Friday, December 19, 2008

Viewing XML Gateway traffic in Real-Time

From the Tips-and-Trick Department:

You might already know that you can view XML messages traveling through the Vordel XML Gateway in real-time using the Adobe Flash based Real-time Monitoring facility of the XML Gateway:



But did you know that you can also point the Vordel Monitoring Console at the XML Gateway in order to view XML message content in real-time? To enable this, first enable "Logging to remote console":



Then run the Monitoring Console (from /win32/bin/vordelmonitorconsole under Windows, /posix/bin/vordelmonitorconsole under Linux and Solaris). Choose "Socket Connect" and connect it to the XML Gateway, entering the credentials to authenticate to the XML Gateway. You'll then see the XML traffic in real-time.



Note that the Monitoring Console can also be used as a log viewer, by opening up the logs which are written by the XML Gateway. If you want to view historical trends in service usage, plus information about which clients are using which services, then VordelReporter is the tool for that job.

Thursday, December 11, 2008

Automotive supply chain management

Some good news from the auto industry:

Vordel XML Gateway is being used to secure and manage the exchange of business sensitive information across the Mazda dealer network. Mazda Australia sought to improve the integration of its B2B communication channels, predominantly with its dealers, but also various business partners. The key objective was to improve overall business process efficiency at the regional dealerships and head office via accelerated data exchanges relating to vehicle sales; reservations; model and pricing information to ensure that Mazda"s and the dealers" systems are always complete and up to date. It also planned to aggregate data from multiple systems within Mazda and provide a single interface to detailed information on the most up to date vehicle warranty, service and customer information.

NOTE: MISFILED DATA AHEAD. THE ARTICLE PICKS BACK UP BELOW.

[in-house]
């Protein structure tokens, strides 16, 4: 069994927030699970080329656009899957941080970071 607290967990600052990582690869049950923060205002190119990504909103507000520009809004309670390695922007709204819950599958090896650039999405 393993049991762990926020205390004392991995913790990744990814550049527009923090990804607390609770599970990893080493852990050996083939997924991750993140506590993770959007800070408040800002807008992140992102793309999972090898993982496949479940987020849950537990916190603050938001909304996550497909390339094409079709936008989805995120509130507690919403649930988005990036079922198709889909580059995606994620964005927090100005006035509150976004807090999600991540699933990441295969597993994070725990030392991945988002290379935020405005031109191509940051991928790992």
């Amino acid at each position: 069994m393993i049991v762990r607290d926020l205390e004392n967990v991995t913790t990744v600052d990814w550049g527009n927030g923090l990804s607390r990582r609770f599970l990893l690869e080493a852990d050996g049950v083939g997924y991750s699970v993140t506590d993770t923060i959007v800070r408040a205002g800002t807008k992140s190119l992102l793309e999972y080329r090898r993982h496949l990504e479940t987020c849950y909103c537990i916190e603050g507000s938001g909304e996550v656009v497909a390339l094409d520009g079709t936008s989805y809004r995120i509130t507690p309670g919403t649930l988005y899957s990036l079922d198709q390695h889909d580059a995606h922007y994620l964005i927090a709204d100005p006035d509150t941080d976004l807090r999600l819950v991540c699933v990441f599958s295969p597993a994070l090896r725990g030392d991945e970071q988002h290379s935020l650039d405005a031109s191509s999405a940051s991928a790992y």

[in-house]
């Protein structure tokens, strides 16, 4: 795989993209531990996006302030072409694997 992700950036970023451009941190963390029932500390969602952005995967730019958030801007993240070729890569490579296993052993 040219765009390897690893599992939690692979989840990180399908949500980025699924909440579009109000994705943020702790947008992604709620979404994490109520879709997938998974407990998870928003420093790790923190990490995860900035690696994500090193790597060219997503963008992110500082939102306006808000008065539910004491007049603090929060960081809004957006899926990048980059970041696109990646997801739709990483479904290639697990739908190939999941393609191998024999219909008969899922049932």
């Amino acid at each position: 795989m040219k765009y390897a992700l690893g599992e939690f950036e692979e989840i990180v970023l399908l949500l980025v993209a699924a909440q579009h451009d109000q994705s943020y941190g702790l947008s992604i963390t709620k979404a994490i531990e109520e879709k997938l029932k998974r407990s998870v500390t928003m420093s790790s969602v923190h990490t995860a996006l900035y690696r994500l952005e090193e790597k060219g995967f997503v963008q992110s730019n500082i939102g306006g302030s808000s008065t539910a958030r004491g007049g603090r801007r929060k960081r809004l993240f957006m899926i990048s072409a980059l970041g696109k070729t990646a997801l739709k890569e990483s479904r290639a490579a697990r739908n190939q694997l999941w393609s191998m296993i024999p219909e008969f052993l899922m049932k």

Tim Ballingall, National Information Systems Manager, Mazda Australia said "Following a comprehensive review of the market offerings, we selected Vordel"s XML Gateway solution as providing the optimum levels of deployment flexibility combined with the most mature product set on the market to address our requirements. Throughout the pre and post-sales implementation process, the experienced Vordel team has proved to be very attentive and appreciative of our requirements, making the entire SOA experience relatively pain free.
We have found Vordel's products to be second to none in their abilities to deliver on our requirements and they have become an integral part of the Mazda Australia architecture."

http://www.pr-inside.com/mazda-australia-deploys-vordel-to-streamline-r958159.htm

Tuesday, December 9, 2008

XML in Practice 2008

I'm at XML in Practice in Washington DC yesterday and today. Today I'm chairing a number of sessions, including "SOA for the Intelligence Community" which looks very interesting.

"XML in Practice" used to be the "XML 200X" conference, but this year the name change reflects the fact that is it more focused on real-life case studies.

Wednesday, December 3, 2008

On onramp to the Cloud

It is clear that organizations wish to use Cloud Computing. The reasons include saving money, deploying new services quickly, and, of course, the desire to take advantage of the latest technology trend.

What is less clear is how an organization can connect their internal systems up to a Cloud-based infrastructure in a secure, managed, manner. If an organization connects their internal applications up to Cloud-based services, there is the danger that private information leaves their network and travels up to the service-provider. Additionally, any network outages between the internal application and the Cloud results in latency for the user, and potential lost data.